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Food additive increases flu and complicates treatment

Food additive increases flu and complicates treatment


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Stronger flu symptoms from our diet?

An additive in many products, such as frozen meat and fish, suppresses the immune response that the body exerts when fighting the flu. For example, exposure to this additive can reduce the effectiveness of a flu vaccine.

A recent study by Michigan State University found that the additive tert-butylhydroquinone hampers the body's fight against flu. The research results will be presented at the American Society for Pharmacology and Experimental Therapeutics annual meeting during the 2019 Experimental Biology Meeting in Orlando, April 6-9.

TBHQ increases flu symptoms

Current studies in mice suggest that the additive called tert-butylhydroquinone (tBHQ), which is found in many common products, has a negative effect on the fight against flu. It causes the severity of the flu symptoms to increase. The effectiveness of the flu vaccine is also reduced by the effect of tBHQ exposure on T cells, a vital component of the immune system.

Breathing difficulties caused by flu kill up to 650,000 people worldwide every year

This relationship could explain why seasonal influenza remains a major health risk worldwide. An estimated 290,000 to 650,000 people die each year from respiratory problems caused by flu worldwide. The studies have shown that mice on tBHQ diet have a weakened immune response to influenza infection.

In the model experiment investigated in mice, tBHQ suppressed the function of two types of T cells, so-called helper and killer T cells. This ultimately led to more serious symptoms during a subsequent influenza infection, the researchers explain. When a person is infected with an influenza virus, helper T cells guide other parts of the immune system and help coordinate an appropriate response while killer T cells search for infected cells and remove them from the body.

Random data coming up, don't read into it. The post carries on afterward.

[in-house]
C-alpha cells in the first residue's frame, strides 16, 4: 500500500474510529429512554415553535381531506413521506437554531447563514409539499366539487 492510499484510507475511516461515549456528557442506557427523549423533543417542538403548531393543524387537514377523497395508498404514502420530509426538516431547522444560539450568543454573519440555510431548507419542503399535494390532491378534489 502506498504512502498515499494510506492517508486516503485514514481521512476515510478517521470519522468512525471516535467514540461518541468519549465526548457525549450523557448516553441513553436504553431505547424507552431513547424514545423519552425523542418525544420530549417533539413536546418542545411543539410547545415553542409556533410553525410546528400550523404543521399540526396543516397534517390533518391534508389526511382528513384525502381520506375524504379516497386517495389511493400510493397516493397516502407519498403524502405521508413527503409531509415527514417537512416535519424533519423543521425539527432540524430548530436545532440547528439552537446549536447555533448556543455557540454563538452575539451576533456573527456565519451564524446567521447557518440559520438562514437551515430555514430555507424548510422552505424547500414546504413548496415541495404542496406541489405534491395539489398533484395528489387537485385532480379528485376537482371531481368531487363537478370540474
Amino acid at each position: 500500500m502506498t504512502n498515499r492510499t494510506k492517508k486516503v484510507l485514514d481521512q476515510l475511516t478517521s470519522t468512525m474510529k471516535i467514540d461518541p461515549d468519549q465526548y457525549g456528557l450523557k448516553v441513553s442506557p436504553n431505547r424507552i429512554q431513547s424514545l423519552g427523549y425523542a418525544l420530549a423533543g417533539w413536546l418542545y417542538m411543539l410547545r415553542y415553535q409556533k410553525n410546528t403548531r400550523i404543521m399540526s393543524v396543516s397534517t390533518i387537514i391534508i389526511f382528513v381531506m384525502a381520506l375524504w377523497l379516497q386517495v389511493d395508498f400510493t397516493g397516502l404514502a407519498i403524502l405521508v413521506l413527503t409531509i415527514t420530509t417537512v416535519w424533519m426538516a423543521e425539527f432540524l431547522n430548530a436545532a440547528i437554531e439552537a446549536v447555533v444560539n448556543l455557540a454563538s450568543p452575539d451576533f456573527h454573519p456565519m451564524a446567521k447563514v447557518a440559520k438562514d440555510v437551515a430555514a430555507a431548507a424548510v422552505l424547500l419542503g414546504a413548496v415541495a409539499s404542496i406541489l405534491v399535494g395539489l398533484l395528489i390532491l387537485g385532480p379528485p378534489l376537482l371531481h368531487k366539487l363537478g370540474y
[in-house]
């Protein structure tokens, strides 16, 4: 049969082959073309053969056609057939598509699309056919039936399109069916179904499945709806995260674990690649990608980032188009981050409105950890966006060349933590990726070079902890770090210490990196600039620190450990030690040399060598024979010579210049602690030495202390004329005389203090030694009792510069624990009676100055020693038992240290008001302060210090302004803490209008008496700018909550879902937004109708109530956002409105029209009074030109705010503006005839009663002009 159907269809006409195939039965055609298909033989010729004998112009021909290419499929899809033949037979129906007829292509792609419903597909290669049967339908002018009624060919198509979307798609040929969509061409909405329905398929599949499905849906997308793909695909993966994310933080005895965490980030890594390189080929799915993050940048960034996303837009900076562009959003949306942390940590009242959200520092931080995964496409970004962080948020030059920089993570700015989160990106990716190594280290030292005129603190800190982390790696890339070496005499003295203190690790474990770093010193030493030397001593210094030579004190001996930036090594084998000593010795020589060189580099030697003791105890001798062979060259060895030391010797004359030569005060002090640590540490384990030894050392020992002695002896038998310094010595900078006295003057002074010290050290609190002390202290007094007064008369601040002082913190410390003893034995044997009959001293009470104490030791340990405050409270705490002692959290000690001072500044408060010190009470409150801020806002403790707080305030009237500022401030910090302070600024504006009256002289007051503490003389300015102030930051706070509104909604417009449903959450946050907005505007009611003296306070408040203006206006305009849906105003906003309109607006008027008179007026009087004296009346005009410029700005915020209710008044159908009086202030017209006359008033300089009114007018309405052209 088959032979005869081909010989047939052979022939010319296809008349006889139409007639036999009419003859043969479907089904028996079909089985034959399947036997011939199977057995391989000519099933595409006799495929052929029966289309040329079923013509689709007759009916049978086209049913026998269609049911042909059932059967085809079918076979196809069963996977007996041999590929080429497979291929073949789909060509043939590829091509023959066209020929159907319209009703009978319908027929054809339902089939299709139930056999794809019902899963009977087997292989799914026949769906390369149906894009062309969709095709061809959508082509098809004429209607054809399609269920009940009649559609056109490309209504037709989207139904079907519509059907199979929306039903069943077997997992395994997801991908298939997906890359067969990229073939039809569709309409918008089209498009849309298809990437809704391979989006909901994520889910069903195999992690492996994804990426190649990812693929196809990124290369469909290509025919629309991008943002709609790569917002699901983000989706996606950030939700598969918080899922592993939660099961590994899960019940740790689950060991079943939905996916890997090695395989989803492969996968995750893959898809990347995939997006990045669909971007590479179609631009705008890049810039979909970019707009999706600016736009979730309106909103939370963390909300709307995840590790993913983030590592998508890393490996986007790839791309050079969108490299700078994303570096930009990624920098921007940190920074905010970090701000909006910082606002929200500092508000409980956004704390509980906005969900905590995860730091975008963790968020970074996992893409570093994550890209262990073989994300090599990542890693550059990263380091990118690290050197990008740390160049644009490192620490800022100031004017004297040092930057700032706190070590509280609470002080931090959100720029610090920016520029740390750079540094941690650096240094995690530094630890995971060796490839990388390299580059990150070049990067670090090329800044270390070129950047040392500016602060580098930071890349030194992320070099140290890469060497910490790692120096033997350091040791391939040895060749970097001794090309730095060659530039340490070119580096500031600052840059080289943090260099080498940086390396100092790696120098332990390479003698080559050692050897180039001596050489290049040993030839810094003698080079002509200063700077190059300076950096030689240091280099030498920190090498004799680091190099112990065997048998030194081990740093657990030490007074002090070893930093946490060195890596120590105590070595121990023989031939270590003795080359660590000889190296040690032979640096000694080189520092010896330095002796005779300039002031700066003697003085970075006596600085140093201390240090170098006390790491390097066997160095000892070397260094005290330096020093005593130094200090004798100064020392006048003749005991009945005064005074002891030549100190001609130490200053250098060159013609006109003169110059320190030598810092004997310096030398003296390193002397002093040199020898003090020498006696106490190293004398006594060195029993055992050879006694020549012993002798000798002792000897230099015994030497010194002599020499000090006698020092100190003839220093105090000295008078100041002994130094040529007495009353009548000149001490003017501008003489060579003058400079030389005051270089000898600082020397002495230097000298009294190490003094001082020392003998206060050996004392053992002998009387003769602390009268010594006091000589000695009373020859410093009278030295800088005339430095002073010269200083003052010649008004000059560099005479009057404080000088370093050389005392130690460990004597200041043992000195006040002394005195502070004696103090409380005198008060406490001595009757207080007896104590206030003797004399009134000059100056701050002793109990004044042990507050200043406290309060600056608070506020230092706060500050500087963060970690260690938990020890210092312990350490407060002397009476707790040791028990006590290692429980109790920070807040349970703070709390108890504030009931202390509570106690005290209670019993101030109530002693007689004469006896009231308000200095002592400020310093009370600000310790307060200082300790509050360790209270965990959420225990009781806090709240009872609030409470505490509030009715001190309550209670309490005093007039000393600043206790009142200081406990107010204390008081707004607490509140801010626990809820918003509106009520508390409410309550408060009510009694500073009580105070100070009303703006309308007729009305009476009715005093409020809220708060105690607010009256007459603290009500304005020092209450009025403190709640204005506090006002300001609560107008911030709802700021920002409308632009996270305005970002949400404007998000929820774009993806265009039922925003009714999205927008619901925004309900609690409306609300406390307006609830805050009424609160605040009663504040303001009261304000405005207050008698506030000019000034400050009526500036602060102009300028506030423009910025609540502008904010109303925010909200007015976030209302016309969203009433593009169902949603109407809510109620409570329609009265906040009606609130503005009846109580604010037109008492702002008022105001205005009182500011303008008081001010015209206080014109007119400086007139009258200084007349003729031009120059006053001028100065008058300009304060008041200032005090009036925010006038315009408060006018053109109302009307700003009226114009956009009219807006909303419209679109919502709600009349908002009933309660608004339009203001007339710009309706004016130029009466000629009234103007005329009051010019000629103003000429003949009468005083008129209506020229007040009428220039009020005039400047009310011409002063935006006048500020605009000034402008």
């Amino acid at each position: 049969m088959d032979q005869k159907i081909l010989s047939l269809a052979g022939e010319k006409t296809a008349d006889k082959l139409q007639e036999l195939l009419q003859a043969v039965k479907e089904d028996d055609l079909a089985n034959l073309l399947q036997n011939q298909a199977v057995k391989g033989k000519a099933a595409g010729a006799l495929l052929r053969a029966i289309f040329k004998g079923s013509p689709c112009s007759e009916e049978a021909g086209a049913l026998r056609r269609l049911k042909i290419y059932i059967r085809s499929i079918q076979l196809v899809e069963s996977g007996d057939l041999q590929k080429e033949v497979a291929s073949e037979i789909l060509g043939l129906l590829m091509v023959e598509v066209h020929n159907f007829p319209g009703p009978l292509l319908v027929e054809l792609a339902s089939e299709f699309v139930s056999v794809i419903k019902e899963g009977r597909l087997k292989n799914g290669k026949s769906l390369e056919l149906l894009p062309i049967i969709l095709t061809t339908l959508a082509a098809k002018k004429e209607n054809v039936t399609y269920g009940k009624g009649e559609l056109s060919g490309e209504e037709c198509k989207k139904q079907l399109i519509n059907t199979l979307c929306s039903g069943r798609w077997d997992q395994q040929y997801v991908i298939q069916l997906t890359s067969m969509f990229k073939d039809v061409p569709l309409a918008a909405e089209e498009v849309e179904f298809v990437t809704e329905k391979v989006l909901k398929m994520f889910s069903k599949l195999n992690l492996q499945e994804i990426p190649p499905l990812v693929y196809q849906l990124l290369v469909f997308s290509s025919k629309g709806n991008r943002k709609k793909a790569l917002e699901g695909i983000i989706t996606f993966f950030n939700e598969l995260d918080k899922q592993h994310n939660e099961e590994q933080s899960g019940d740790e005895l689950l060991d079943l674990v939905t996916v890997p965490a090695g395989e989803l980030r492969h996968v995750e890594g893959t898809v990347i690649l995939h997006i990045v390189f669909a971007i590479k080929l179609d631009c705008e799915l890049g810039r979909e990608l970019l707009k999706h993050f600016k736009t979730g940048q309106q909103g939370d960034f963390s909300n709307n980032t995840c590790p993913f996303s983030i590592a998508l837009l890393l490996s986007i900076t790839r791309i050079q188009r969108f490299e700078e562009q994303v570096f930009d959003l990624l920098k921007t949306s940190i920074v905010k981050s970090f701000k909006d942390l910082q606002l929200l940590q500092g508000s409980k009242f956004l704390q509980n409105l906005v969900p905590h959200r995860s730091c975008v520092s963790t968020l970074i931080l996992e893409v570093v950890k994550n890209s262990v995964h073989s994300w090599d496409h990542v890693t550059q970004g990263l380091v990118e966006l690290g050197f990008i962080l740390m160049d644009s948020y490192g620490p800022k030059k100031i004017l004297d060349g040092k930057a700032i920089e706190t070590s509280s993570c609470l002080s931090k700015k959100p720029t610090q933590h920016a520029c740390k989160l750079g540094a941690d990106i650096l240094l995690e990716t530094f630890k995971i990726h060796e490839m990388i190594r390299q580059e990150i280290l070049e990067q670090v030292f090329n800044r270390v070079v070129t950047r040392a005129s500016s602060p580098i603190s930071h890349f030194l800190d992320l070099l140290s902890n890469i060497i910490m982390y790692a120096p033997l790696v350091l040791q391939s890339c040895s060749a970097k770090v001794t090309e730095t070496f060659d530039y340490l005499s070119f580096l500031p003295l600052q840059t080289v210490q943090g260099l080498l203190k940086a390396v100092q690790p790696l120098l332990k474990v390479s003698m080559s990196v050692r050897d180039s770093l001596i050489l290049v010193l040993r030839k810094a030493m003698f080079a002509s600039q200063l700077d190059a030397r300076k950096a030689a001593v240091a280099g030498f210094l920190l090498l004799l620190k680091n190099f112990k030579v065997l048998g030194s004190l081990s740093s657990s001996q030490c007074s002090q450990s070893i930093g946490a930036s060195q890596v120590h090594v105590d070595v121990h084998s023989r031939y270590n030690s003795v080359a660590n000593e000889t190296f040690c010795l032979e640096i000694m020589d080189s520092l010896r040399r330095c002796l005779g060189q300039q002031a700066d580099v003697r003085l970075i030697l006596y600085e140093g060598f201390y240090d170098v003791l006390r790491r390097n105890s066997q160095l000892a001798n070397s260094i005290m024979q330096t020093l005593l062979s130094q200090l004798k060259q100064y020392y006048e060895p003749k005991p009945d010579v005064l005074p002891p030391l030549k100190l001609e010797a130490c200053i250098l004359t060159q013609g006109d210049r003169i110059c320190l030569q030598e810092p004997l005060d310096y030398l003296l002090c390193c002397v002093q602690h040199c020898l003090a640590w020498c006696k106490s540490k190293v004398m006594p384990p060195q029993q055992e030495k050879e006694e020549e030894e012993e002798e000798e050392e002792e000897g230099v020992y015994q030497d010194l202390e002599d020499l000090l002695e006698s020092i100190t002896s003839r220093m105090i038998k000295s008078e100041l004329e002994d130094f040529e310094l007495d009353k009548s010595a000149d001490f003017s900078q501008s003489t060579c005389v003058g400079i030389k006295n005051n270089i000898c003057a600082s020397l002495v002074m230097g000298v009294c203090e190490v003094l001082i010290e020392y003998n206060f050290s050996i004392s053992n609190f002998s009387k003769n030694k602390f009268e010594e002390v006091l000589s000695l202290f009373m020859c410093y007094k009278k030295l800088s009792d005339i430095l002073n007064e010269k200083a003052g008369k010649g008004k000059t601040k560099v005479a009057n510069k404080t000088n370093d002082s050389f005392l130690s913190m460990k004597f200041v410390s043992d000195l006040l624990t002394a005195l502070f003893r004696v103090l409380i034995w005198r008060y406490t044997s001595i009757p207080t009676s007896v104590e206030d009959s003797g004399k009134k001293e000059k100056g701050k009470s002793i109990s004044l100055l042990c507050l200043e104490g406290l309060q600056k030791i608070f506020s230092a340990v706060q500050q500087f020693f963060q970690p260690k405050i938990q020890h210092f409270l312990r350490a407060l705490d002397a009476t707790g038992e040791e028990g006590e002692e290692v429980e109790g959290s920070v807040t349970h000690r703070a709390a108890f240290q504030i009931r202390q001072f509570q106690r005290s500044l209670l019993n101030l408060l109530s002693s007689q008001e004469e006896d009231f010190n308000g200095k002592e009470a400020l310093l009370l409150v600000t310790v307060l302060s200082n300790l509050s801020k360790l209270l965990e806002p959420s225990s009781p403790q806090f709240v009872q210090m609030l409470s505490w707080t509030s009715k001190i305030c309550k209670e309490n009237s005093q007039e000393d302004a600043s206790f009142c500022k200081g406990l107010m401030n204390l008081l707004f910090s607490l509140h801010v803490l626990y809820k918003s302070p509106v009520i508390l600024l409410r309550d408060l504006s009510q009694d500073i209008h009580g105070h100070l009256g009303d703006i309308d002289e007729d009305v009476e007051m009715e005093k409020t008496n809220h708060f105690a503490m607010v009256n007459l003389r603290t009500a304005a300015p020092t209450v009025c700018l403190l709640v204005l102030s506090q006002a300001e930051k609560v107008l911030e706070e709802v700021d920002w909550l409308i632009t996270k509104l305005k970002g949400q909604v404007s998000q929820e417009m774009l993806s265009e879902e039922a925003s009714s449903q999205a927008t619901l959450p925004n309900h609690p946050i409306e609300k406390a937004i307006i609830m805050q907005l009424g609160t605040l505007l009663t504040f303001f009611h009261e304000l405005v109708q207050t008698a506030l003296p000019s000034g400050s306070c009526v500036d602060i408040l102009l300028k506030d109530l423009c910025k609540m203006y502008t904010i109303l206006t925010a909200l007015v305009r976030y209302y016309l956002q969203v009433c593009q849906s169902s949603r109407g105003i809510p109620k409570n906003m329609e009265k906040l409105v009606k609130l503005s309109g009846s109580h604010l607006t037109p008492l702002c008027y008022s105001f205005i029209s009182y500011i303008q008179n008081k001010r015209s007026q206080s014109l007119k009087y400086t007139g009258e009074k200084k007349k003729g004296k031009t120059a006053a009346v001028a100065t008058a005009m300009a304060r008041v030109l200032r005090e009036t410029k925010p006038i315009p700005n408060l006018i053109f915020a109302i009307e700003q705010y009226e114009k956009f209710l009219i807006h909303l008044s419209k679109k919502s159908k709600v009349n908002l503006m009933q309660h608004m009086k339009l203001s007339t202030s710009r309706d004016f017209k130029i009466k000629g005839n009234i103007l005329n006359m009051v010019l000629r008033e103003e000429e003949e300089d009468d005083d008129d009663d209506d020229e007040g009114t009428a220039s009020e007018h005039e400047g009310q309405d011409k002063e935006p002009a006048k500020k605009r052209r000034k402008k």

Defense against flu has been greatly slowed down

In their experiments, the researchers found that mice that consumed a tBHQ-enriched diet activated T helper cells and killer T cells more slowly. This leads to a delayed fight against the virus. At the moment, a leading hypothesis is that tBHQ causes these effects by enhancing some proteins that are known to suppress the immune system. The expression of these proteins, CTLA-4 and IL-10, was enhanced in two different models in the laboratory. However, more research is needed to determine whether the upregulation of these proteins is actually the cause of the effects of tBHQ during influenza.

Fighting new infections was worse

When the mice were later re-infected with another but related strain of flu, the animals with a diet high in tBHQ were sick longer and lost weight. This suggests that tBHQ affects the so-called memory response, which normally stimulates the immune system to fight a second infection. Because this response is central to the functioning of vaccines, impairment of this function may reduce the effectiveness of the flu vaccine. T cells are involved in the immune response to a variety of diseases, so that tBHQ could also play a role in other types of infectious diseases, the researchers explain.

Do we all eat tBHQ?

tBHQ is an additive to improve the shelf life of food - with a maximum permissible concentration of 200 ppm in food products. It is unclear how much tBHQ people are normally exposed to, although estimates suggest that, for example, some people in the United States consume almost twice as much tBHQ as the maximum recommended by the FAO / WHO Joint Committee on Food Additives. It is difficult to know whether and how much tBHQ you are consuming, as it is not always listed on the ingredient label, the study authors explain. For example, it could be contained in frying oil used to make chips. The best way to limit tBHQ exposure is to be more aware of the choice of foods you eat. Since tBHQ is largely used to stabilize fats, a low-fat diet and the reduction in the consumption of processed snacks can help to reduce tBHQ consumption, according to the researchers. Further studies on human blood samples are now needed to find out how exactly tBHQ affects T cell activity. (as)

Author and source information


Video: The Truth About Immune Boosting Foods. Part 2 Optimal Nutrition (June 2022).


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